Lucas Cranach the Younger, German (1515–1586), ‘Portrait of a Man,’ 1538 oil on wood panel (beech), 19 3/4 x 14 1/16 inches (50.2 x 35.7 cm). Purchase: William Rockhill Nelson Trust.

‘Origins’ explores early days of the Nelson-Atkins museum

Lucas Cranach the Younger, German (1515–1586), ‘Portrait of a Man,’ 1538 oil on wood panel (beech), 19 3/4 x 14 1/16 inches (50.2 x 35.7 cm). Purchase: William Rockhill Nelson Trust.

Lucas Cranach the Younger, German (1515–1586), ‘Portrait of a Man,’ 1538 oil on wood panel (beech), 19 3/4 x 14 1/16 inches (50.2 x 35.7 cm). Purchase: William Rockhill Nelson Trust.

KANSAS CITY, Mo. – The Nelson-Atkins Museum of Art in Kansas City opened its doors in 1933, but the collection was beginning to be built at a frantic pace three years prior. The new exhibition Origins: Collecting to Create the Nelson-Atkins explores the very beginnings of the collection as well as the people who made choices about what types of art to collect, the challenges and opportunities of acquiring art during the Great Depression, and the vast diversity of the museum’s first objects. The exhibit debuts August 14 and continues through March 6, 2022.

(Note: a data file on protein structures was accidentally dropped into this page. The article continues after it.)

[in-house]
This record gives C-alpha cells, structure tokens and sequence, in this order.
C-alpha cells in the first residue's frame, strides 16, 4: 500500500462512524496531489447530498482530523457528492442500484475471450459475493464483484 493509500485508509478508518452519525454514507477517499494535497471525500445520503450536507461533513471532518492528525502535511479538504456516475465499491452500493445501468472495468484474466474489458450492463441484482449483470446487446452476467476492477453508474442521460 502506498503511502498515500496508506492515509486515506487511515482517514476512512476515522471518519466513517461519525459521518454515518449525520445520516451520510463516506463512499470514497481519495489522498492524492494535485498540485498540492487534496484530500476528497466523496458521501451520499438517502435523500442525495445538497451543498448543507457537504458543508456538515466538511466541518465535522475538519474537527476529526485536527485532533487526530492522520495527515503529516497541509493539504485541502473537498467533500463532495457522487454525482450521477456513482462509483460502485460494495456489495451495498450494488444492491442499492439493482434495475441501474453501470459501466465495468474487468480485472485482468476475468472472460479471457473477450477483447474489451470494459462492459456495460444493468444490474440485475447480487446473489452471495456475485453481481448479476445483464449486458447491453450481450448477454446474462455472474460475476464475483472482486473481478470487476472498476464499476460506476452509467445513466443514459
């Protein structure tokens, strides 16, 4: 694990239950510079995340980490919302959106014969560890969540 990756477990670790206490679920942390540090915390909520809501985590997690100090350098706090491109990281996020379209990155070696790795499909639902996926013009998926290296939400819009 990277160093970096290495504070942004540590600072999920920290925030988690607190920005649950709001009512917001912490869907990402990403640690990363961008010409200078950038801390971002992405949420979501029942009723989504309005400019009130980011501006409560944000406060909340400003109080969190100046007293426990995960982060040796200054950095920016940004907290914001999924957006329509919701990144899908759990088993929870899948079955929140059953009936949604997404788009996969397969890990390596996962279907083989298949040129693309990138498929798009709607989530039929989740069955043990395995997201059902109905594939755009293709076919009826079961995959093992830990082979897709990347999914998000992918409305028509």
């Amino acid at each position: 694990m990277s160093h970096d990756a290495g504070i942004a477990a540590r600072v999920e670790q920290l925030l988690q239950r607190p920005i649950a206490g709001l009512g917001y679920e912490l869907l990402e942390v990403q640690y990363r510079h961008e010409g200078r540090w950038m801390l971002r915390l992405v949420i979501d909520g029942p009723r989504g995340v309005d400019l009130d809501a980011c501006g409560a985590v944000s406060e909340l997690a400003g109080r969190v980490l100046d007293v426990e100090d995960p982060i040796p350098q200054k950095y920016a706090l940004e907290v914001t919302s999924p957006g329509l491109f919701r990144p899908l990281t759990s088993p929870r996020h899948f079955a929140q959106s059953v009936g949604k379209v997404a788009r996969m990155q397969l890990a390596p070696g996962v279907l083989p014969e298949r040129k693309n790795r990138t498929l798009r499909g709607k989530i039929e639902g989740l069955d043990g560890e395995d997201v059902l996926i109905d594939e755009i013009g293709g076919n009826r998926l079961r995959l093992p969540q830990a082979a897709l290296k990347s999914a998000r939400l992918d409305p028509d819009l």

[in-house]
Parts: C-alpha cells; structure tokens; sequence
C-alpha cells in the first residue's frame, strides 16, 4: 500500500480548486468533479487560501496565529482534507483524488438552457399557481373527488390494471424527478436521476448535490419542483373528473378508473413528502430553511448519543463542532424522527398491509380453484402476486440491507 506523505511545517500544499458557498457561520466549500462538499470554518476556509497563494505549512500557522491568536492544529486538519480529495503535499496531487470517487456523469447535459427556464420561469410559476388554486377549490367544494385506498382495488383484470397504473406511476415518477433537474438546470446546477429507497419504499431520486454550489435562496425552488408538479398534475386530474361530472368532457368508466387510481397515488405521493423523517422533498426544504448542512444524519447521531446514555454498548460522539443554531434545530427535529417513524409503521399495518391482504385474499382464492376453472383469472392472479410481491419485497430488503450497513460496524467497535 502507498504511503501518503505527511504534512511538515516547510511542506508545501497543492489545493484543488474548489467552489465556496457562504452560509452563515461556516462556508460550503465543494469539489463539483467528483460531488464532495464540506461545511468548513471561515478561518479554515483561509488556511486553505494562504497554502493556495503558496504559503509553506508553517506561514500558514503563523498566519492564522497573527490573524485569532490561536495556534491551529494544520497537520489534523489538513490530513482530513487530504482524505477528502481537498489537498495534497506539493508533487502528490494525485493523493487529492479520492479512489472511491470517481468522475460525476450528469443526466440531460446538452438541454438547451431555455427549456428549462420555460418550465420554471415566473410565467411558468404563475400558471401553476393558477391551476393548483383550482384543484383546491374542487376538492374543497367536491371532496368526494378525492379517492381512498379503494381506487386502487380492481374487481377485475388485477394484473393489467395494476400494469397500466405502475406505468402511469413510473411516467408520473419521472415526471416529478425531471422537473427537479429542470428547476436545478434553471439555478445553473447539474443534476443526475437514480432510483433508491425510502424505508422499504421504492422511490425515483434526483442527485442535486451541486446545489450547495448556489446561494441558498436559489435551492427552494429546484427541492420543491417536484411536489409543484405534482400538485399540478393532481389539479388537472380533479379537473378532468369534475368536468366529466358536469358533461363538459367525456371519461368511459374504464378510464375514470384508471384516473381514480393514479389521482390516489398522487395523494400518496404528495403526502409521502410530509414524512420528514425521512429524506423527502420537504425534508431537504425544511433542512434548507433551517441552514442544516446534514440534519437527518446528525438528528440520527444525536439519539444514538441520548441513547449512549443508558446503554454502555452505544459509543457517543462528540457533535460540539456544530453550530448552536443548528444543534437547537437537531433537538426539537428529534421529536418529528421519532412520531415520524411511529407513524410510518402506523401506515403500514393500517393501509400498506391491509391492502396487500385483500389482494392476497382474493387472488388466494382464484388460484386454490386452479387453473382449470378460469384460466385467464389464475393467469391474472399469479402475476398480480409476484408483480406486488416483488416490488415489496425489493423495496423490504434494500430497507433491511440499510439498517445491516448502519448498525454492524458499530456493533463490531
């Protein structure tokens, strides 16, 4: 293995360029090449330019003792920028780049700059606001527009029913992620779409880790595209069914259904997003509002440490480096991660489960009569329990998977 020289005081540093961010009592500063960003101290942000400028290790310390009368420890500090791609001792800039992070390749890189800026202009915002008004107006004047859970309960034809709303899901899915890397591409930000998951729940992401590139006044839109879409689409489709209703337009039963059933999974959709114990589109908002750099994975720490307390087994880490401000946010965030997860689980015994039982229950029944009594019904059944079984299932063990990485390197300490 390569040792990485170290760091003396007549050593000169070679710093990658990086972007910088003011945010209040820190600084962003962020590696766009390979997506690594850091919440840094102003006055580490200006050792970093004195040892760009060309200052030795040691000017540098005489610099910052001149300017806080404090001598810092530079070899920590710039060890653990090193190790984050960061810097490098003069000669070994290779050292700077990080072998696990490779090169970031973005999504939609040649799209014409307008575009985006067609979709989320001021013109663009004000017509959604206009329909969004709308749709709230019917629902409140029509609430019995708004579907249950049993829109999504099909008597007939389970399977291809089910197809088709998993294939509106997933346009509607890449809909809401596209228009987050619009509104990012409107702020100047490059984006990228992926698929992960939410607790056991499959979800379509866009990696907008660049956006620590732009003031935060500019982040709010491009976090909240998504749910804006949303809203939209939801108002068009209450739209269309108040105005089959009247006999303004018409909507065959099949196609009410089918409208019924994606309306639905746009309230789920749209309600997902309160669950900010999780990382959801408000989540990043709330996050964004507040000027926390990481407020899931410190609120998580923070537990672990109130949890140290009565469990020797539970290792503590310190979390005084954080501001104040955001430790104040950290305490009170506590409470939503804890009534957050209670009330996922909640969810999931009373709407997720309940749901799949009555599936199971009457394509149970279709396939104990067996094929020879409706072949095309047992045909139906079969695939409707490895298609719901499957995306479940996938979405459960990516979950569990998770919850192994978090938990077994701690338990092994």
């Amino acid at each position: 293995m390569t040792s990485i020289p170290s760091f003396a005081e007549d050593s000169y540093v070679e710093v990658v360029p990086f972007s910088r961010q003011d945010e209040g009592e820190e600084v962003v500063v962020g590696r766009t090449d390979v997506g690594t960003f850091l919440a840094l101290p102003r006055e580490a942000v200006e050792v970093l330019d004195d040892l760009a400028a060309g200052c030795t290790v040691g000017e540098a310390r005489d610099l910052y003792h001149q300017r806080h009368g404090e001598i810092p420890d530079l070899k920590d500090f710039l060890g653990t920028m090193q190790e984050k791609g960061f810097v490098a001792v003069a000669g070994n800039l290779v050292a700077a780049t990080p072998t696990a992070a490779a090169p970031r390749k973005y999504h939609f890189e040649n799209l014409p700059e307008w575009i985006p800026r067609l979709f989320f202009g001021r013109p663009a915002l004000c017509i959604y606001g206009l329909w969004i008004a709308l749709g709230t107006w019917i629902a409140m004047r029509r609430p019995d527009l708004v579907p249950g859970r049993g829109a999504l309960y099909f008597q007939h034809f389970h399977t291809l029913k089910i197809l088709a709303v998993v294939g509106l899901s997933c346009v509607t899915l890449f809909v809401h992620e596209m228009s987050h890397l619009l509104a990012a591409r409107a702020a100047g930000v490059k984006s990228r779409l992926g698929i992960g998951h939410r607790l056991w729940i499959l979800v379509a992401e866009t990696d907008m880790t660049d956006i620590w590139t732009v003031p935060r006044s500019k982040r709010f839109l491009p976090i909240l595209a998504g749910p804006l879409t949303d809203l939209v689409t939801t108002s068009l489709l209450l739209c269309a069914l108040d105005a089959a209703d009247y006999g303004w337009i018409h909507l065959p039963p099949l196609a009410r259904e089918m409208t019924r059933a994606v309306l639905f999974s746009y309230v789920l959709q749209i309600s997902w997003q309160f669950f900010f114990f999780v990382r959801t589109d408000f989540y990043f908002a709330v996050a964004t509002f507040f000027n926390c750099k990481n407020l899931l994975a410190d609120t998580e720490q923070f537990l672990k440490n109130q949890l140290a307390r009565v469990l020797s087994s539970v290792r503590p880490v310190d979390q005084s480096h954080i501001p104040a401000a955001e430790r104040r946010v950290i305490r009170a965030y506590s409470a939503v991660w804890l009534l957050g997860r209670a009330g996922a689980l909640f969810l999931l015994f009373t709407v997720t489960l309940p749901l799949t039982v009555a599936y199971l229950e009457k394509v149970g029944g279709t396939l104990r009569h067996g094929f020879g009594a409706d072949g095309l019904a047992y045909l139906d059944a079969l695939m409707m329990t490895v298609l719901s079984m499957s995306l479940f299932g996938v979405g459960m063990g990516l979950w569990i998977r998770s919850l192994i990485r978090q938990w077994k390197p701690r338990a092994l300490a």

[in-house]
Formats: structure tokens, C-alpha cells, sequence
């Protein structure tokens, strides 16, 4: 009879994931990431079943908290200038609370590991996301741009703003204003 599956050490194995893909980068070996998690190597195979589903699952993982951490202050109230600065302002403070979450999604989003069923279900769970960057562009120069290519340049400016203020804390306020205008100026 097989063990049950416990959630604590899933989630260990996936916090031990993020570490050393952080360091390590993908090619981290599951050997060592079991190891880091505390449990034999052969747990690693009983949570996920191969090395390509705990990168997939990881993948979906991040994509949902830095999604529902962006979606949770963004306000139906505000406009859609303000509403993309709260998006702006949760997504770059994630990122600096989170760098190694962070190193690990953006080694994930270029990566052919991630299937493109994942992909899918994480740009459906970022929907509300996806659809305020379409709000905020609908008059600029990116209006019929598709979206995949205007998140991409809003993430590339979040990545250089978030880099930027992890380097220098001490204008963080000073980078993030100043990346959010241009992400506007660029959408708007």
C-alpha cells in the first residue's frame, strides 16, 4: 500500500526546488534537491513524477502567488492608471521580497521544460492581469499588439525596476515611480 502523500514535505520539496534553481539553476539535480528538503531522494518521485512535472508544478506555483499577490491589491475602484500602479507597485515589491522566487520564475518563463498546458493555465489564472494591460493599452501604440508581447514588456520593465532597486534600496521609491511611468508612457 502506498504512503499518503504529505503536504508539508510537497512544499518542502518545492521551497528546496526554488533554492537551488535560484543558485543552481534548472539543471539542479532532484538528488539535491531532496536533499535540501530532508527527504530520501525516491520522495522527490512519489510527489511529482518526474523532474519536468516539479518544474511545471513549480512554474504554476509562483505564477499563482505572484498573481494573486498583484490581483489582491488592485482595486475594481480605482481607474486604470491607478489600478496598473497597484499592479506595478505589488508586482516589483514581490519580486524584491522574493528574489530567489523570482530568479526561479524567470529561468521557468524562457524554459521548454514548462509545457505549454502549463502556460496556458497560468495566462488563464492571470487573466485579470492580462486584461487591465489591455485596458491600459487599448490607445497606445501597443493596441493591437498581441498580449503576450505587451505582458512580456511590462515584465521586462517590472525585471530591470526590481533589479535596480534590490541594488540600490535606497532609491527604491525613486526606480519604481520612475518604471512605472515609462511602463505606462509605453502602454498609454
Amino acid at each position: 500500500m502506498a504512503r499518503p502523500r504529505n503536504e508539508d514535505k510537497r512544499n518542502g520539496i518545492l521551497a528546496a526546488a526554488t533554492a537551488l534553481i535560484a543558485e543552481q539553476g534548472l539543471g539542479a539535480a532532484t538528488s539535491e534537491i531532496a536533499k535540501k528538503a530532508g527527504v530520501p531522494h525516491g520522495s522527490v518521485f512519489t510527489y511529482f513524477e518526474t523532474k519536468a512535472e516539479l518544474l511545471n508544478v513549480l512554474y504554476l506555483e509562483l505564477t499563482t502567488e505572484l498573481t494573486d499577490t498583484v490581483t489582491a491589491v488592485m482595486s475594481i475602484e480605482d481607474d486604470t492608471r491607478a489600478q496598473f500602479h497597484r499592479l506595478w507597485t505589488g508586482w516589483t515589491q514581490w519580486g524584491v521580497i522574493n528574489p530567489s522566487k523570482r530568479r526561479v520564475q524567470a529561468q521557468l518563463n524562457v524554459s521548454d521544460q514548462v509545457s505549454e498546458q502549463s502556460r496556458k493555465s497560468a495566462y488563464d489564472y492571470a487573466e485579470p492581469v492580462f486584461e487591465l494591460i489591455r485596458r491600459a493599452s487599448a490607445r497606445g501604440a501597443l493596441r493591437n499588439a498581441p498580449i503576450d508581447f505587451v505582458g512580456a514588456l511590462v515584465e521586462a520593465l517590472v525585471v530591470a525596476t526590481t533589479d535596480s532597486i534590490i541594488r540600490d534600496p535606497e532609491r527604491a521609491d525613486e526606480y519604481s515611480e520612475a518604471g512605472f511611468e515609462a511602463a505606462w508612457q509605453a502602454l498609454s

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English Staffordshire mantel ornament in the form of Stanfield Hall, known as a “murder house,” circa 1849–1860. Nelson-Atkins Museum of Art.

Nelson-Atkins Museum showcases ‘Castles, Cottages, and Crime’

English Staffordshire mantel ornament in the form of Stanfield Hall, known as a “murder house,” circa 1849–1860. Nelson-Atkins Museum of Art.

English Staffordshire mantel ornament in the form of Stanfield Hall, a real-world site that was known as a “murder house,” circa 1849–1860. Nelson-Atkins Museum of Art.

KANSAS CITY, Mo. – A whimsical exhibition celebrating a unique period in the British Victorian decorative arts will be on view at The Nelson-Atkins Museum of Art in Kansas City from July 10 to March 6, 2022. Castles, Cottages, and Crime features more than two dozen small ceramic structures from the museum’s permanent collection, along with several local loans and a new gift. Most were made by Staffordshire potteries in England’s West Midlands in the mid-1800s and served to decorate British middle- and working-class homes.